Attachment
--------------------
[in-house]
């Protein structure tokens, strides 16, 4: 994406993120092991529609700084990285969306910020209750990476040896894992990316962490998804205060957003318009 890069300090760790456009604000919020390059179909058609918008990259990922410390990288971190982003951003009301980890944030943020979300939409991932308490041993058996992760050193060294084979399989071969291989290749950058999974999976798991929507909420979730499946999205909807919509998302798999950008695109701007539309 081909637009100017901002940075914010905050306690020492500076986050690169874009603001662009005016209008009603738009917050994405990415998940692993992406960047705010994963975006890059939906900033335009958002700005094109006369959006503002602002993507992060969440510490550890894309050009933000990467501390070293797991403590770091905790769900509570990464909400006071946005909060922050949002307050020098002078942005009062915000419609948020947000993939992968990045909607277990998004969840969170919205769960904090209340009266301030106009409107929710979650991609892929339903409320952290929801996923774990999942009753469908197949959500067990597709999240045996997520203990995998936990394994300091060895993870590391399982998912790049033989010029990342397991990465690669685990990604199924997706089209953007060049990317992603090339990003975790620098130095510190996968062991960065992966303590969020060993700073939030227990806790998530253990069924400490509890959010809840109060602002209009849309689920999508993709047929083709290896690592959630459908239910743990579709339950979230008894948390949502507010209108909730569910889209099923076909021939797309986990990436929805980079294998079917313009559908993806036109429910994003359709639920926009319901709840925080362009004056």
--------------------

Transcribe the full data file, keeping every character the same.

[in-house]
């Protein structure tokens, strides 16, 4: 994406993120092991529609700084990285969306910020209750990476040896894992990316962490998804205060957003318009 890069300090760790456009604000919020390059179909058609918008990259990922410390990288971190982003951003009301980890944030943020979300939409991932308490041993058996992760050193060294084979399989071969291989290749950058999974999976798991929507909420979730499946999205909807919509998302798999950008695109701007539309 081909637009100017901002940075914010905050306690020492500076986050690169874009603001662009005016209008009603738009917050994405990415998940692993992406960047705010994963975006890059939906900033335009958002700005094109006369959006503002602002993507992060969440510490550890894309050009933000990467501390070293797991403590770091905790769900509570990464909400006071946005909060922050949002307050020098002078942005009062915000419609948020947000993939992968990045909607277990998004969840969170919205769960904090209340009266301030106009409107929710979650991609892929339903409320952290929801996923774990999942009753469908197949959500067990597709999240045996997520203990995998936990394994300091060895993870590391399982998912790049033989010029990342397991990465690669685990990604199924997706089209953007060049990317992603090339990003975790620098130095510190996968062991960065992966303590969020060993700073939030227990806790998530253990069924400490509890959010809840109060602002209009849309689920999508993709047929083709290896690592959630459908239910743990579709339950979230008894948390949502507010209108909730569910889209099923076909021939797309986990990436929805980079294998079917313009559908993806036109429910994003359709639920926009319901709840925080362009004056």